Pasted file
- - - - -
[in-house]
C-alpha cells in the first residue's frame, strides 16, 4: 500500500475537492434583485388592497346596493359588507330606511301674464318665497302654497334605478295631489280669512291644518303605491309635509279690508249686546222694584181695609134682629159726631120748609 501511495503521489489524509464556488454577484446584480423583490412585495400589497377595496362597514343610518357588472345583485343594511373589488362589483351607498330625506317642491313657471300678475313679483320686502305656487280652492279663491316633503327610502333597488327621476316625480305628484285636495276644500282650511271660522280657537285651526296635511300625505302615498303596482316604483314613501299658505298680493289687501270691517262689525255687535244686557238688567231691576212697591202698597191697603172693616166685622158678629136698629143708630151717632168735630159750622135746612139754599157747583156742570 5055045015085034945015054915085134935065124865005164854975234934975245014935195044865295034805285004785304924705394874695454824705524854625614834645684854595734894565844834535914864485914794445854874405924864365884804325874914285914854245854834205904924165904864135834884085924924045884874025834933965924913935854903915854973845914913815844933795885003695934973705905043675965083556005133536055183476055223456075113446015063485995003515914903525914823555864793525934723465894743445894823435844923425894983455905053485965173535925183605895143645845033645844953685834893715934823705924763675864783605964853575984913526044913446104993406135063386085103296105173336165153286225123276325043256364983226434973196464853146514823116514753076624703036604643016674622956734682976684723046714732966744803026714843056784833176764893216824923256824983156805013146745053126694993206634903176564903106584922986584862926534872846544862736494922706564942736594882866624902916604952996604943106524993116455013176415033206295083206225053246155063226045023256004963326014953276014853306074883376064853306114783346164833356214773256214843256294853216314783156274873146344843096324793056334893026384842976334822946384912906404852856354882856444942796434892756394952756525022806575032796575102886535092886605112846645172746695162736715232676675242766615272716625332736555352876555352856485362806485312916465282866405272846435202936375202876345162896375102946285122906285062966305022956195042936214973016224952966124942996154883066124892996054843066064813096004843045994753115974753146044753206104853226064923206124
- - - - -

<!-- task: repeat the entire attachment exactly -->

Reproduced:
[in-house]
C-alpha cells in the first residue's frame, strides 16, 4: 500500500475537492434583485388592497346596493359588507330606511301674464318665497302654497334605478295631489280669512291644518303605491309635509279690508249686546222694584181695609134682629159726631120748609 501511495503521489489524509464556488454577484446584480423583490412585495400589497377595496362597514343610518357588472345583485343594511373589488362589483351607498330625506317642491313657471300678475313679483320686502305656487280652492279663491316633503327610502333597488327621476316625480305628484285636495276644500282650511271660522280657537285651526296635511300625505302615498303596482316604483314613501299658505298680493289687501270691517262689525255687535244686557238688567231691576212697591202698597191697603172693616166685622158678629136698629143708630151717632168735630159750622135746612139754599157747583156742570 5055045015085034945015054915085134935065124865005164854975234934975245014935195044865295034805285004785304924705394874695454824705524854625614834645684854595734894565844834535914864485914794445854874405924864365884804325874914285914854245854834205904924165904864135834884085924924045884874025834933965924913935854903915854973845914913815844933795885003695934973705905043675965083556005133536055183476055223456075113446015063485995003515914903525914823555864793525934723465894743445894823435844923425894983455905053485965173535925183605895143645845033645844953685834893715934823705924763675864783605964853575984913526044913446104993406135063386085103296105173336165153286225123276325043256364983226434973196464853146514823116514753076624703036604643016674622956734682976684723046714732966744803026714843056784833176764893216824923256824983156805013146745053126694993206634903176564903106584922986584862926534872846544862736494922706564942736594882866624902916604952996604943106524993116455013176415033206295083206225053246155063226045023256004963326014953276014853306074883376064853306114783346164833356214773256214843256294853216314783156274873146344843096324793056334893026384842976334822946384912906404852856354882856444942796434892756394952756525022806575032796575102886535092886605112846645172746695162736715232676675242766615272716625332736555352876555352856485362806485312916465282866405272846435202936375202876345162896375102946285122906285062966305022956195042936214973016224952966124942996154883066124892996054843066064813096004843045994753115974753146044753206104853226064923206124